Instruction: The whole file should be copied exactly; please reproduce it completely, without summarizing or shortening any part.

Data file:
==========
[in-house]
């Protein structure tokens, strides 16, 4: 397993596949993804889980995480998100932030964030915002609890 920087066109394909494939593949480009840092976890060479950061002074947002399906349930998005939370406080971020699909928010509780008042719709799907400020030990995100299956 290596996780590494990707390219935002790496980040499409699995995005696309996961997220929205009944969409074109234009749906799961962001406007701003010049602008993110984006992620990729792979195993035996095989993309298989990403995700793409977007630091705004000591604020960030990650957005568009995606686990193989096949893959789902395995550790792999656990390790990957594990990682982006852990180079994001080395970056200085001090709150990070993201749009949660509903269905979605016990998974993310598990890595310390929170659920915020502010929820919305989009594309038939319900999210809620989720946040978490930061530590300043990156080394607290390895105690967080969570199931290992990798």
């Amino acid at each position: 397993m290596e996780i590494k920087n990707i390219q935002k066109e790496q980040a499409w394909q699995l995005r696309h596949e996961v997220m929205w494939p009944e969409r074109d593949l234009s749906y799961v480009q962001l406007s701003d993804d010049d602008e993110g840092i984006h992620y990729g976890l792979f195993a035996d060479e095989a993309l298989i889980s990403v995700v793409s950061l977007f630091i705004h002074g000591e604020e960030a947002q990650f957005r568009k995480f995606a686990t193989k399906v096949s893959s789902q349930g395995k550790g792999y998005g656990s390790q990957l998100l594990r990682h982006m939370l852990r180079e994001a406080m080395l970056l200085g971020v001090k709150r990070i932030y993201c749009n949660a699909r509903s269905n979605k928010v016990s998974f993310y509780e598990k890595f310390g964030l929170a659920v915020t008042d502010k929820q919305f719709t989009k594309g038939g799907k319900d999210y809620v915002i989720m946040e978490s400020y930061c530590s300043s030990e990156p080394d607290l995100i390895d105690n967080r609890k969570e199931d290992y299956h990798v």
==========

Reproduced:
[in-house]
């Protein structure tokens, strides 16, 4: 397993596949993804889980995480998100932030964030915002609890 920087066109394909494939593949480009840092976890060479950061002074947002399906349930998005939370406080971020699909928010509780008042719709799907400020030990995100299956 290596996780590494990707390219935002790496980040499409699995995005696309996961997220929205009944969409074109234009749906799961962001406007701003010049602008993110984006992620990729792979195993035996095989993309298989990403995700793409977007630091705004000591604020960030990650957005568009995606686990193989096949893959789902395995550790792999656990390790990957594990990682982006852990180079994001080395970056200085001090709150990070993201749009949660509903269905979605016990998974993310598990890595310390929170659920915020502010929820919305989009594309038939319900999210809620989720946040978490930061530590300043990156080394607290390895105690967080969570199931290992990798």
């Amino acid at each position: 397993m290596e996780i590494k920087n990707i390219q935002k066109e790496q980040a499409w394909q699995l995005r696309h596949e996961v997220m929205w494939p009944e969409r074109d593949l234009s749906y799961v480009q962001l406007s701003d993804d010049d602008e993110g840092i984006h992620y990729g976890l792979f195993a035996d060479e095989a993309l298989i889980s990403v995700v793409s950061l977007f630091i705004h002074g000591e604020e960030a947002q990650f957005r568009k995480f995606a686990t193989k399906v096949s893959s789902q349930g395995k550790g792999y998005g656990s390790q990957l998100l594990r990682h982006m939370l852990r180079e994001a406080m080395l970056l200085g971020v001090k709150r990070i932030y993201c749009n949660a699909r509903s269905n979605k928010v016990s998974f993310y509780e598990k890595f310390g964030l929170a659920v915020t008042d502010k929820q919305f719709t989009k594309g038939g799907k319900d999210y809620v915002i989720m946040e978490s400020y930061c530590s300043s030990e990156p080394d607290l995100i390895d105690n967080r609890k969570e199931d290992y299956h990798v």